Tar sands oil is a form of clean energy (No drilling! No oil spills from faulty rigs!), so supporting the pipeline is the environmentally conscious thing to do.
“Green energy” has certainly become quite the buzzword of late, even as certain members of the right wing consistently deny the negative effects of climate change that green energy alternatives would seek to halt. If tar sands energy is green, and if prominent members of the Republican party are so eager to support it, then shouldn’t we support their efforts to green our energy economy? Isn’t this compromise at its finest—green energy that is also a major job creator? Well, since we have already debunked the latter, let’s go ahead and take a look at whether the tar sands oil that the pipeline will transport is really as green as it seems.
According to the Sierra Club, tar sands oil is anything but green, starting with the production process all the way through its final use. Specifically, “greenhouse gas emissions from tar sands production are three times those of conventional oil and gas production, and producing synthetic crude oil emits up to 20% more greenhouse gas emissions than low-sulfur, light crude oils.” Additionally, the process of extracting tar sands oil is extremely water intensive – the production of a single gallon of oil requires thirty-five gallons of water. This excessive water use coupled with the inefficiency of the entire production process, which requires about two tons of tar sands to produce one barrel of oil, renders the whole undertaking counter to the goals of the green energy movement. Throw in some highly toxic production emissions like benzene, toluene, ethylbenzene, xylene and formaldehyde, and KXL sure sounds likes a recipe for environmental disaster.
New design technology means that the pipeline can’t ever leak!
Transcanada, after releasing its new and allegedly improved plans for the northern section of the KXL pipeline route, has begun heralding the pipeline as the safest pipeline that America has ever seen. If the pipeline is actually so safe as to be leak-proof, an assertion which would essentially guarantee minimal to no habitat damage, contamination of the water table, etc., then why the big fuss from the environmentalists? Well, because when it comes to pipeline construction, there is no such thing as a guarantee.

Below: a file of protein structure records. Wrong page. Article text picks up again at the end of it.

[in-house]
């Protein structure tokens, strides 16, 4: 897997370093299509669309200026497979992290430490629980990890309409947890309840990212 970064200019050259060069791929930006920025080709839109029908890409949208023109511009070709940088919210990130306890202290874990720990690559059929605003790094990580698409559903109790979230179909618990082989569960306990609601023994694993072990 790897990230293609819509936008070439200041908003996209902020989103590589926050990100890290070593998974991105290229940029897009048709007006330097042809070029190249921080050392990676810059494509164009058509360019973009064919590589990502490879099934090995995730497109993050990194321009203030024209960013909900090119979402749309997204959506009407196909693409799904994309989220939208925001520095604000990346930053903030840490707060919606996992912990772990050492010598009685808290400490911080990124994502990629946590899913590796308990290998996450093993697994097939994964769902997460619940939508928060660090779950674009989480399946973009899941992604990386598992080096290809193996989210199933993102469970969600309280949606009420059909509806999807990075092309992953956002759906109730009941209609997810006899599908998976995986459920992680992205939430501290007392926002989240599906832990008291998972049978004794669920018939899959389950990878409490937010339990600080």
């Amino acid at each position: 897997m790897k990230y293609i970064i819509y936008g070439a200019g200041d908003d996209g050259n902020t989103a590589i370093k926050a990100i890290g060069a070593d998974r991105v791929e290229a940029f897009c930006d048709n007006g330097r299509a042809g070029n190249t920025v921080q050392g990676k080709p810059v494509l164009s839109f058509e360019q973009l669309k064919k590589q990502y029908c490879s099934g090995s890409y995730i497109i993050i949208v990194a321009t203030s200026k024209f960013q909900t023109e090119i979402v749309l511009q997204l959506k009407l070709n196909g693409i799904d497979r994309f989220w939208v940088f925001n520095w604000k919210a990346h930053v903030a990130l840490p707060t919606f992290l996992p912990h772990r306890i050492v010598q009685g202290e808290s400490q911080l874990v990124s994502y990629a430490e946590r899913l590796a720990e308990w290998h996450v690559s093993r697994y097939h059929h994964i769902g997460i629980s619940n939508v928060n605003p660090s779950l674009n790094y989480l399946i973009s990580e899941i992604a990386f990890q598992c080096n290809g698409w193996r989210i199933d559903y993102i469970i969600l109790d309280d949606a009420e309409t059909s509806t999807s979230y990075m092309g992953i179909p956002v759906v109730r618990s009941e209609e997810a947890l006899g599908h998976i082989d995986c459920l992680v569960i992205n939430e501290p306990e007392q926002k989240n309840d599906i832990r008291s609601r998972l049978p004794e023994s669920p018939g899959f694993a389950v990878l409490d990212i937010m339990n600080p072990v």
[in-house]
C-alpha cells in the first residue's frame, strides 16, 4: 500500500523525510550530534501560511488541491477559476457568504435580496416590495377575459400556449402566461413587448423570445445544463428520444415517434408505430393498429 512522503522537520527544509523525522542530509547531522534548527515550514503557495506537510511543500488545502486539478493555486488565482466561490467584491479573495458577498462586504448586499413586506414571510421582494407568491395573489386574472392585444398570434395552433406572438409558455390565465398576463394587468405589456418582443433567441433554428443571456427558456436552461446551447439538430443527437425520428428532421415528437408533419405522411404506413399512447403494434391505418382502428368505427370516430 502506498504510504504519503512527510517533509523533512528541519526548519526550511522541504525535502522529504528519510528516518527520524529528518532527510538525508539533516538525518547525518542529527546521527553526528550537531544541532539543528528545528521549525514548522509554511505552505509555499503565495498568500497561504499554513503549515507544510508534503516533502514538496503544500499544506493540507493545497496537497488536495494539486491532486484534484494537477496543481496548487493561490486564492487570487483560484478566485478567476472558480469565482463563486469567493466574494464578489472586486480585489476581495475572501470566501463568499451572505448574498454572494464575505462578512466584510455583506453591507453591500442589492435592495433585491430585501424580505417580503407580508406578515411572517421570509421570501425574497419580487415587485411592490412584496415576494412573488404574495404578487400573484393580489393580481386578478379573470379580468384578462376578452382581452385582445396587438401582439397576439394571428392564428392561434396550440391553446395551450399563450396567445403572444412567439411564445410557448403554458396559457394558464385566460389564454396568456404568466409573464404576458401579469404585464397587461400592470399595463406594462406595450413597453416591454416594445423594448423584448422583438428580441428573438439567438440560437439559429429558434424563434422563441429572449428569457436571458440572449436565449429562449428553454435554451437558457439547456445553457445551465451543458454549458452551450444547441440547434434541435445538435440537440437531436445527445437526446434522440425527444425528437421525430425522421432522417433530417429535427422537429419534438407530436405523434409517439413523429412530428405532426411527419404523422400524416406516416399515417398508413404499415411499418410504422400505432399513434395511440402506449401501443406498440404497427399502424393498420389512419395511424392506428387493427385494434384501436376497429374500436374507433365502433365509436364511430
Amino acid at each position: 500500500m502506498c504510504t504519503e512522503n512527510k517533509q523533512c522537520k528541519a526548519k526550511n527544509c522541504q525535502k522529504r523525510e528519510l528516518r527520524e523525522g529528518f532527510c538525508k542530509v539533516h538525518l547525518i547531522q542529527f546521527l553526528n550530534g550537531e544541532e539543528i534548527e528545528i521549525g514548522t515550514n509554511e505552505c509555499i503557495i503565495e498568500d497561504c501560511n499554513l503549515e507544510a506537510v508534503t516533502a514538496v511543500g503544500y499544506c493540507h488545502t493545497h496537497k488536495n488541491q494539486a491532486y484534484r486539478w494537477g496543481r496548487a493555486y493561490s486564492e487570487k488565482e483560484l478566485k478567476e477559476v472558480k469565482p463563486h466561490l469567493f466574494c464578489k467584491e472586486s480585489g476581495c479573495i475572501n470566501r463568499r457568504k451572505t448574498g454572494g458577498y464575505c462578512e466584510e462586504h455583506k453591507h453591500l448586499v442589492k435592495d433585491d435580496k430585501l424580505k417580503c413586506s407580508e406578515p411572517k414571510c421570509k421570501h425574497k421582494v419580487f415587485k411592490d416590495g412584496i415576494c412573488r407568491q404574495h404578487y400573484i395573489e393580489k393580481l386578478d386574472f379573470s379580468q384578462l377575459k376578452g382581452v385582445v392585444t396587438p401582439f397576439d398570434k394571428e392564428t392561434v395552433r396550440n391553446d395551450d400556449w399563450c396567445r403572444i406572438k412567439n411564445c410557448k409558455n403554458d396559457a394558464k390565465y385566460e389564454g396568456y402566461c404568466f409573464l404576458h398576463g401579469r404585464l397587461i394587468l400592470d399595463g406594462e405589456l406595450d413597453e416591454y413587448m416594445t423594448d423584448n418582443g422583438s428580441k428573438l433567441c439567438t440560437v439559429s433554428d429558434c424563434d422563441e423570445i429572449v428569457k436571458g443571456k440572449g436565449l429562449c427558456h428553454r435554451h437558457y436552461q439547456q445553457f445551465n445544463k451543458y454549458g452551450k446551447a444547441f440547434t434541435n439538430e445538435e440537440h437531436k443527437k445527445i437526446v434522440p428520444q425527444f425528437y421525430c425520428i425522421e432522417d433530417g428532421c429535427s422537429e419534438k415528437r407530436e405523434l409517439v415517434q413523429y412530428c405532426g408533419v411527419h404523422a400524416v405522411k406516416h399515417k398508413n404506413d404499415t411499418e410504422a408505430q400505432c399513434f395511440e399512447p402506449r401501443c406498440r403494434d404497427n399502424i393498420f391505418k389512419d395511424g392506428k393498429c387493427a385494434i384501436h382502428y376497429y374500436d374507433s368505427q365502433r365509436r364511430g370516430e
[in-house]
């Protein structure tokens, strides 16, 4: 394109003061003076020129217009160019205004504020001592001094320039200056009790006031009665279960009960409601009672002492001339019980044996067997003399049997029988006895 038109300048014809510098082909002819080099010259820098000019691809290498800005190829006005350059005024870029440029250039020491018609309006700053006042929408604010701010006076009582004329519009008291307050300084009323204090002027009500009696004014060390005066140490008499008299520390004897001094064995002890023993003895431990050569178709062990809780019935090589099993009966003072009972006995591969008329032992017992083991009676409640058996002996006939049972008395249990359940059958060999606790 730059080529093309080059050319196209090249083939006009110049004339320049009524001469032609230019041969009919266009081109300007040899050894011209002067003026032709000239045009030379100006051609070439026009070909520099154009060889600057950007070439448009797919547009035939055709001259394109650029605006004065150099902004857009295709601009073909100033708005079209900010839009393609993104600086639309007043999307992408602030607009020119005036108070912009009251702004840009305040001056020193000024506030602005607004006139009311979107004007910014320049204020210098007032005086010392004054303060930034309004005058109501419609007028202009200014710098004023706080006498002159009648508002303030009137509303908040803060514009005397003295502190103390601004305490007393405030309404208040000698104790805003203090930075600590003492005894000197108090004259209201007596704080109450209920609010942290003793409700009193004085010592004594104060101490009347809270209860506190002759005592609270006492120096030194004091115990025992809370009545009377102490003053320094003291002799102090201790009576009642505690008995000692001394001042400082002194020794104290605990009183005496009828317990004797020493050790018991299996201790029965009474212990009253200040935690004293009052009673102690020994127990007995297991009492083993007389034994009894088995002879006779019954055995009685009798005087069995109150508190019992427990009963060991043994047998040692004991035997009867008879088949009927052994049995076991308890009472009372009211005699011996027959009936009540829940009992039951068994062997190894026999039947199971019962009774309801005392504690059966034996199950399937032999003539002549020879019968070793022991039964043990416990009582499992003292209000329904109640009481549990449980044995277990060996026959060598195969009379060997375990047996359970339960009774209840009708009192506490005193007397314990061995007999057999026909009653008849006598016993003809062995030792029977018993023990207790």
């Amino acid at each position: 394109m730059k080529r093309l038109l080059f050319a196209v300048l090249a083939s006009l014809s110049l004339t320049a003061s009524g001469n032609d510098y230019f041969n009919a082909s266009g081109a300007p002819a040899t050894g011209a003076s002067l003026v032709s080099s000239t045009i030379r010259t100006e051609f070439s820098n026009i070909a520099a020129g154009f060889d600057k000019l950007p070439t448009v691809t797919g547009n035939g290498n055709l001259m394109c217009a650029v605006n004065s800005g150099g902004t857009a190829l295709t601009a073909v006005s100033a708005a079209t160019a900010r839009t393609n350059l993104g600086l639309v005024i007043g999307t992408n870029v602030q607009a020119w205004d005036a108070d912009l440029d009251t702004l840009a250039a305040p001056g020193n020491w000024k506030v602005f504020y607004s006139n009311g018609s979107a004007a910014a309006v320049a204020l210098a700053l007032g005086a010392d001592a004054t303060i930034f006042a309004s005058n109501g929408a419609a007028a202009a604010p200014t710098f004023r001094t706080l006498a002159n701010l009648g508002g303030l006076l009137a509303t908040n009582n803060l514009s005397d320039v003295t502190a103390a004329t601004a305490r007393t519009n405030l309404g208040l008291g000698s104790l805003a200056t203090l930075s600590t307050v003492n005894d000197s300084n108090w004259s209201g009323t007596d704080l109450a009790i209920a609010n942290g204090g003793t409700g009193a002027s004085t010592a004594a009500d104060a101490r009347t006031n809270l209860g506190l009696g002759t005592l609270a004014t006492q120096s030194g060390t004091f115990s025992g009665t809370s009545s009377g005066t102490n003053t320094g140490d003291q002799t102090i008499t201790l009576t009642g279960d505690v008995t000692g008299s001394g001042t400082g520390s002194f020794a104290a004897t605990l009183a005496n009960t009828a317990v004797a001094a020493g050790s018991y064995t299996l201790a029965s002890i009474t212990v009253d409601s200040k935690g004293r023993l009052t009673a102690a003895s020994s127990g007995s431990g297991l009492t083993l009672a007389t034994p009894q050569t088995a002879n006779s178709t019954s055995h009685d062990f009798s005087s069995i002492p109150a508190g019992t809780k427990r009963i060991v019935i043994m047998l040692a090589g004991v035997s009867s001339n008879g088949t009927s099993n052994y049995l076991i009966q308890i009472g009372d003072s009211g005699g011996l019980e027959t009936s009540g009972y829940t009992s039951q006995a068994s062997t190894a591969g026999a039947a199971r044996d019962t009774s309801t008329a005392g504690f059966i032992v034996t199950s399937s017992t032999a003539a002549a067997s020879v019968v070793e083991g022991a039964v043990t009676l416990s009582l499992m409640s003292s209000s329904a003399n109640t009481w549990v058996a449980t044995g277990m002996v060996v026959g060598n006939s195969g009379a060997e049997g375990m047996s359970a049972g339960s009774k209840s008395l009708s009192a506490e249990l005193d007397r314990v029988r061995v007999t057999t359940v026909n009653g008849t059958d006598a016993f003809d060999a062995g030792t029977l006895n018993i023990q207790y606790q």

For a purely anecdotal point of reference regarding the leak-proof capacity of pipelines in general, think about how often you have seen water pouring down a street as the inevitable result of a water main break. Water mains are, after all, pipes meant to carry a fluid substance over long distances, just like an oil pipeline. These water main breaks happen all the time, yet since water alone is not a contaminant, we spend little time acknowledging or panicking over these instances—until they affect our daily lives that is. But when the substance carried is as ecologically damaging as crude oil, and when even a trickle of a leak can have serious repercussions, the surrounding communities would not have the luxury of writing the leak off as an innocuous annoyance. The truth is that oil pipelines can and do leak quite frequently. In fact, a pipeline operated by Enbridge Inc ruptured just this past August near Grand Marsh, Wisconsin, spilling more than 1,000 barrels of oil before the flow could be halted. The assertion that any pipeline is engineered beyond the capacity for failure is not only cocky, but impossible to guarantee.
Is the KXL pipeline all that its supporters crack it up to be? The facts don’t merely suggest that this is not so, they declare it. A theoretically beneficial yet tangibly harmful project is unacceptable when the stakes are as high as the lives and health of the people and ecosystems that its very presence will endanger. According to the facts, it turns out that maybe Bill McKibben was right all along.
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Cover photo courtesy of the Guardian